Phrases: coordination

In this activity, students look at phrases conjoined by coordinating conjunctions.

Goals

  • Identify different types of phrases which have been conjoined with coordinating conjunctions.
  • Consider the effect of conjoining more than one phrase.
  • Consider the effect of omitting coordinating conjunctions.

Lesson plan

Click on the interactive whiteboard icon (top right) and work through the following slides with students.

Phrases can be joined together by coordinating conjunctions such as and, or and but. Here are some examples, with the conjoined elements marked in square brackets and the conjunctions highlighted:

  1. This was [totally different] and [much calmer].
  2. The students had not met [people with disabilities] or [people in wheelchairs].

What type of phrases are conjoined in these examples?

In (1) we have adjective phrases joined by and, while in (2) we have noun phrases joined by or.

A conjoined unit like totally different and much calmer does not have a single Head, so in that way it is different from other phrases. However, it functions within the clause like a single phrase. Compare:

  • This was [totally different].
  • This was [much calmer].
  • This was [totally different and much calmer].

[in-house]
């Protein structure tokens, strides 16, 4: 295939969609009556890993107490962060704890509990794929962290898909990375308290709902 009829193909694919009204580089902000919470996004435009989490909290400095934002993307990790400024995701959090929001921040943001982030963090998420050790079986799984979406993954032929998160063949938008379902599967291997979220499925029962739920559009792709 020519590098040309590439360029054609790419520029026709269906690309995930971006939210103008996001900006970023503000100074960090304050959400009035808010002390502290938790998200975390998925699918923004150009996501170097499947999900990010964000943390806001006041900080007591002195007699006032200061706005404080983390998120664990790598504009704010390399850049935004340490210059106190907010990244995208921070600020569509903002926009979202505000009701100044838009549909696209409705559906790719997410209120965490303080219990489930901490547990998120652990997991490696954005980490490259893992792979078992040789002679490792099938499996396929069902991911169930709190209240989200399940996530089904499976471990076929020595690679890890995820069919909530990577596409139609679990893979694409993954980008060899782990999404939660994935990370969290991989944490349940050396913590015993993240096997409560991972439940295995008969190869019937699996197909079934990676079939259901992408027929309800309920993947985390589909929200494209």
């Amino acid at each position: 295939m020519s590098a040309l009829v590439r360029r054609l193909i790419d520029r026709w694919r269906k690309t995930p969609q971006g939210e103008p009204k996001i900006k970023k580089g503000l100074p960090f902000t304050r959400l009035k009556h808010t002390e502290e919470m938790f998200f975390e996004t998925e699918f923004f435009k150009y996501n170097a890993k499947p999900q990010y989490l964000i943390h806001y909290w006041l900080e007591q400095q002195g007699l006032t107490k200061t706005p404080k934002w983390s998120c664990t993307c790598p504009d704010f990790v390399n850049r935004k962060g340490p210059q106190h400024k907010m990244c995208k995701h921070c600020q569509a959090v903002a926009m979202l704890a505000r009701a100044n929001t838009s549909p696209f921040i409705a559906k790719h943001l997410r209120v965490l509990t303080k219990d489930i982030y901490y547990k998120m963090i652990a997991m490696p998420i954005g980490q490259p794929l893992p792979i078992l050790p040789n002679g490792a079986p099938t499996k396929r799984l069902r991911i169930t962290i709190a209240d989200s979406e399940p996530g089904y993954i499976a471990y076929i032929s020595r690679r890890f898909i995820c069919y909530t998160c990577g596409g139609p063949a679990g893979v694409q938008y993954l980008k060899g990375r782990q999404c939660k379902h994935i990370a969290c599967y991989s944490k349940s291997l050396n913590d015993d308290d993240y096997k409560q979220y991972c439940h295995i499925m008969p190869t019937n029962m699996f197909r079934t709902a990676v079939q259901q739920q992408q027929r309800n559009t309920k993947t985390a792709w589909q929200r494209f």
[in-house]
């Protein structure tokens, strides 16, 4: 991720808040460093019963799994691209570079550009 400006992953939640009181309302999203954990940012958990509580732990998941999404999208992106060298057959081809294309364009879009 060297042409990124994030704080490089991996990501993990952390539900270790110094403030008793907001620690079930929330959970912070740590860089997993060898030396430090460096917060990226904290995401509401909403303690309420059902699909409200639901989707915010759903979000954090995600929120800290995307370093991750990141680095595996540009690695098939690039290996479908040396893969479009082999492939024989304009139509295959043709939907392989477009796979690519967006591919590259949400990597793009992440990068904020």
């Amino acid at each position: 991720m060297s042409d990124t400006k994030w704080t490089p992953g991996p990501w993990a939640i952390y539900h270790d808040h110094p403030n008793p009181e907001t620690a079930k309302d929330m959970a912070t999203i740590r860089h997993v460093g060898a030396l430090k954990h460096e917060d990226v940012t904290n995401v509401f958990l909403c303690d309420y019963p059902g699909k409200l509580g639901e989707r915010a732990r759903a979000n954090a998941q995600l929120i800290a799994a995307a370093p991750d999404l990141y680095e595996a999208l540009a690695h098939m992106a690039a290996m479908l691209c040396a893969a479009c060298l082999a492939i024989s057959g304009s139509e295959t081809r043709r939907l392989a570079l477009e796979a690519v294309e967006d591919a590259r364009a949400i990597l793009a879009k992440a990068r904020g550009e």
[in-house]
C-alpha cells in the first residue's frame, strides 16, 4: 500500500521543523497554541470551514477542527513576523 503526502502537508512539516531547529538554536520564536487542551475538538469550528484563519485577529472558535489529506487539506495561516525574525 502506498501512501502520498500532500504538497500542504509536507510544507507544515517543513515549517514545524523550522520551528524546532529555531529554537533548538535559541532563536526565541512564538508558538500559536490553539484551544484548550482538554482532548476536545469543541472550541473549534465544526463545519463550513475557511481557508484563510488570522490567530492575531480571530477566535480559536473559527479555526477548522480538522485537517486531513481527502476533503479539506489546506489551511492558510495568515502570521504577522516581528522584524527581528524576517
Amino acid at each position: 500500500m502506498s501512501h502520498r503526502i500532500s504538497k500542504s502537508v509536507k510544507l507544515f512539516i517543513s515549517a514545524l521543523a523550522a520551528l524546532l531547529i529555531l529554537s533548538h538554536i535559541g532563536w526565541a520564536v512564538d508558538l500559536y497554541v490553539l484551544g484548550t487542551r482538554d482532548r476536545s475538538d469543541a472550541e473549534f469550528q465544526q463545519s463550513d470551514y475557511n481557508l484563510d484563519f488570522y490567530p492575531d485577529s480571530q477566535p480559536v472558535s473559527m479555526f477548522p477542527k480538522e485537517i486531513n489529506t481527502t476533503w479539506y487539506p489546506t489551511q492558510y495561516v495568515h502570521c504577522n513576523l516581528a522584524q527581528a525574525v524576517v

Can you identify the phrase types which are conjoined in these examples? Remember that a phrase can consist of a single word or of two or more words which group together as a unit. You can check your answers below.

  1. Do you keep it [in a garage] or [on the road]?
  2. I loved the way everybody [postures] and [poses].
  3. BTP officers are trained to help [efficiently] and [sympathetically].
  4. There were [seventy-eight men] and [twenty-two women].

Here are the answers:

  1. ... [in a garage] or [on the road]: These are prepositional phrases.
  2. ... everybody [postures] and [poses]: Here verb phrases are conjoined.
  3. [efficiently] and [sympathetically]: These are adverb phrases.
  4. [seventy-eight men] and [twenty-two women]: Here noun phrases are conjoined.

More than two phrases can be conjoined. Usually there is only one coordinating conjunction, placed between the last two conjoins:

  • They will find when they arrive horrendous problems of [housing], [food], [sanitation] and [health].
  • And then I had [a beautiful sorbet], [mince pies] and [coffee].

However, sometimes we find more than one coordinating conjunction:

  • We put [cucumber] and [lemon] and [orange] in the lemonade.
  • It doesn’t matter whether it’s [marsh] or [fen] or [heathland] or [bog] or [sand dunes] or [what].

What effect does this have?

This tends to emphasise each individual conjoin.

We also find examples where there are no coordinating conjunctions between the conjoins:

  • He cannot understand [signs], [advertisements], [messages], [literature].
  • The Minister's personal statement upon his resignation from the Government was [dignified], [witty], [measured], [formidable].

What effect does this have?

Leaving out the conjunctions can give the impression of an open-ended list, as in the first of the two examples above.

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